When I first heard about Tarun Tejpal’s alleged* sexual assault on a journalist working under him, my first reaction was shock and my second was “why am I surprised?” Because it’s not like I had not heard of unseemly conduct in a respected superior in the media before. Rather, as I realised after a conversation with Curly last week, this kind of behavior seems to be so rife many of us just move on and sometimes even forget it.
The first newspaper I worked at was headed by an illustrious figure who I soon came to learn had a reputation for preying on the bright (and pretty) young women who idolized him. One of them, a close friend of mine, had got the job because Mr Editor was a friend of her fathers and that didn’t stop him from insisting on a meeting at her at his hotel. She firmly declined to his consternation, but she had heard the rumours before. Later, a colleague told me he had done the same with another girl. And there were rumours rife about him and the chief reporter, which I inadvertently fuelled when once on assignment I bumped into her at a hotel he was staying in and cluelessly came back and told some others in the office. I also found out later that another senior editor had quit due to Mr Editor’s advances.
In Hong Kong, the editor-owner of the first magazine I worked for had a reputation for employing pretty young women. Of which, I suppose I was one. We went to a lot of cocktail parties thrown by bankers and after that we’d go out for a drink with him, and all be a little boozy, and I noticed there was one girl in particular whose relationship with him seemed very strange. Later, I’d learnt they’d had an affair, although she was a friend of his family. He would get slightly inappropriate/flirty when drunk, but nothing we couldn’t laugh off. Then, my friend E went on a business trip with him and he got raging drunk and made a pass, which we ignored and he was contrite and offered to pay her plane ticket back to Europe (for a holiday) which he did and then was pissed when she quit. (I don’t remember the details of this clearly, which goes to say how normalized this was). Then, another friend found his flirting getting too persistent and inappropriate, only when she told him off, she was summarily sacked. (This was after I’d left) And again, I’d kind of forgotten all of this and how crazy it was, only it seemed par for the course then. You either knew how to handle these men, or you didn’t or couldn’t and you fell by the wayside.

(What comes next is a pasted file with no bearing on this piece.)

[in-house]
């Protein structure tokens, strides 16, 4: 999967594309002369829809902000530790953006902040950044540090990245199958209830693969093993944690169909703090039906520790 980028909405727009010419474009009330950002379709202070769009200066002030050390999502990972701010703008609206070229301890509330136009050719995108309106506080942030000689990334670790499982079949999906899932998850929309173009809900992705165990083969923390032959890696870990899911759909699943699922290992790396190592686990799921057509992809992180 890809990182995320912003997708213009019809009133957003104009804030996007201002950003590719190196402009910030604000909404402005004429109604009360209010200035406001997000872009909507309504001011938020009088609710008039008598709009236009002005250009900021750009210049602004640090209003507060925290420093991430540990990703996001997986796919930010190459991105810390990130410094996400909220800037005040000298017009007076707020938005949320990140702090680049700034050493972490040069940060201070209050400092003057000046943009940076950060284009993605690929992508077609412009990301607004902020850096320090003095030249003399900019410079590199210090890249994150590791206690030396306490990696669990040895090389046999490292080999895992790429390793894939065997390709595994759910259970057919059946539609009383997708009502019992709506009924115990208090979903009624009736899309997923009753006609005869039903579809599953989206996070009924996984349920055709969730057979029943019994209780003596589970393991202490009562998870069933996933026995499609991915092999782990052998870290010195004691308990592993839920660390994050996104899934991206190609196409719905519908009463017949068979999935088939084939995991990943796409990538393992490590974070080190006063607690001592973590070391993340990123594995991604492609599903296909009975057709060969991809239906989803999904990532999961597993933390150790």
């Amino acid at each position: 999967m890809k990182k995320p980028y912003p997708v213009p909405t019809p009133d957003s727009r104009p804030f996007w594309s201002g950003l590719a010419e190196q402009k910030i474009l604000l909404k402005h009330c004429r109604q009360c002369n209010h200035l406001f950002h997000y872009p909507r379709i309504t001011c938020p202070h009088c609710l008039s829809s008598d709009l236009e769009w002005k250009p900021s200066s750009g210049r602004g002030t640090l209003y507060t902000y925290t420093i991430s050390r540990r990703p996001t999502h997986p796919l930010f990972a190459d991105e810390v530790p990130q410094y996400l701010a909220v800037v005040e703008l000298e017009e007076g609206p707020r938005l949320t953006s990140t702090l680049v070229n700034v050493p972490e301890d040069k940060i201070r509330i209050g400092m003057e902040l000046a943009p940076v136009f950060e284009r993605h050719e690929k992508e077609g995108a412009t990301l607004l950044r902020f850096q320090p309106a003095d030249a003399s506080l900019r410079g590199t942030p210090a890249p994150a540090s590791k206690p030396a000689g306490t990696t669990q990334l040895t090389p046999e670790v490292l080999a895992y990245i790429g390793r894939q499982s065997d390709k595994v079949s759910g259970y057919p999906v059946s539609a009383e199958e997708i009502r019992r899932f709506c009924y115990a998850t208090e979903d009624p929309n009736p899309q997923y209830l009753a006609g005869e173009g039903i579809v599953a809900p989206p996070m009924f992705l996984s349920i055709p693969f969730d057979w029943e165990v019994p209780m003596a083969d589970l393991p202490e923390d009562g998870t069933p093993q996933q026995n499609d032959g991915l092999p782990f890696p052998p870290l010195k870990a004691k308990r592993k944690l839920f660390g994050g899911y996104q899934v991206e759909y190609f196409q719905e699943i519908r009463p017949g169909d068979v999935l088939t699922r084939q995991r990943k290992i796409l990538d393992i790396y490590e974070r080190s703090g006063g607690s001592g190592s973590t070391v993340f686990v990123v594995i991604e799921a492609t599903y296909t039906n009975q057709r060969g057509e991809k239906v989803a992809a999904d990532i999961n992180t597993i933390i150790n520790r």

My only direct experience with any of this was minor. A senior reporter at a prestigious international financial mag who I had briefly met at one of the banking cocktail thingies got in touch with me about a job opening at his publication. He asked me to meet for drinks/dinner to discuss it. I said fine, we met, discussed it. I was already wary of him because he had made out with my friend E after a party, and got a little over-persistent. He did get me an interview at the publication, though I didn’t get the job. However, one off note was that in between I called him to ask him something about the interview and he pushed very hard for us to meet again and discuss it. When I said we could just discuss it over the phone, he started whispering and saying he couldn’t talk right now and I could hear a woman I assumed was his wife in the background. I thought the whole thing was strange and was very careful in my dealings with him.
Curly told me about a couple of instances she knew off. The pattern we found was:
- Men who are idolized by women working under them
- Men who have done this so many times and are so secure in their position, they can’t even imagine there could be consequences for them.
There are two types of men in these cases:
- The men from conservative backgrounds who is at first wide-eyed at the boldness of women surrounding him and then think any woman who’s out there interacting with men is fair game.
- The liberal sophisticated types who think they are God’s gift.
The common denominator is the lack of respect for women. The men in category 1 don’t respect women, never have. The men in category 2 superficially respect women but actually have a condescending and patronizing attitude.
There are two types of women in these cases:
- The naïve ones who idolize these men
- The strong feisty ones who are in senior positions and try to walk the line without jeopardizing their positions.
I never heard of anyone raising a stink about it. When I discussed it with V, he said why don’t these women just call the cops? But I understand why it’s difficult to. Well, in India, few women trust the cops. And globally, I think, because these men are usually powerful and the women know that they risk a lot but drawing attention to themselves, they keep their heads down and move on.
Have you experienced or heard of incidents of sexually inappropriate behavior at work? How was it dealt with?
*I use “alleged” because Tejpal is now contesting his accuser’s version of events, and while it seems like he has a lot to answer for, my old journalistic habits die hard.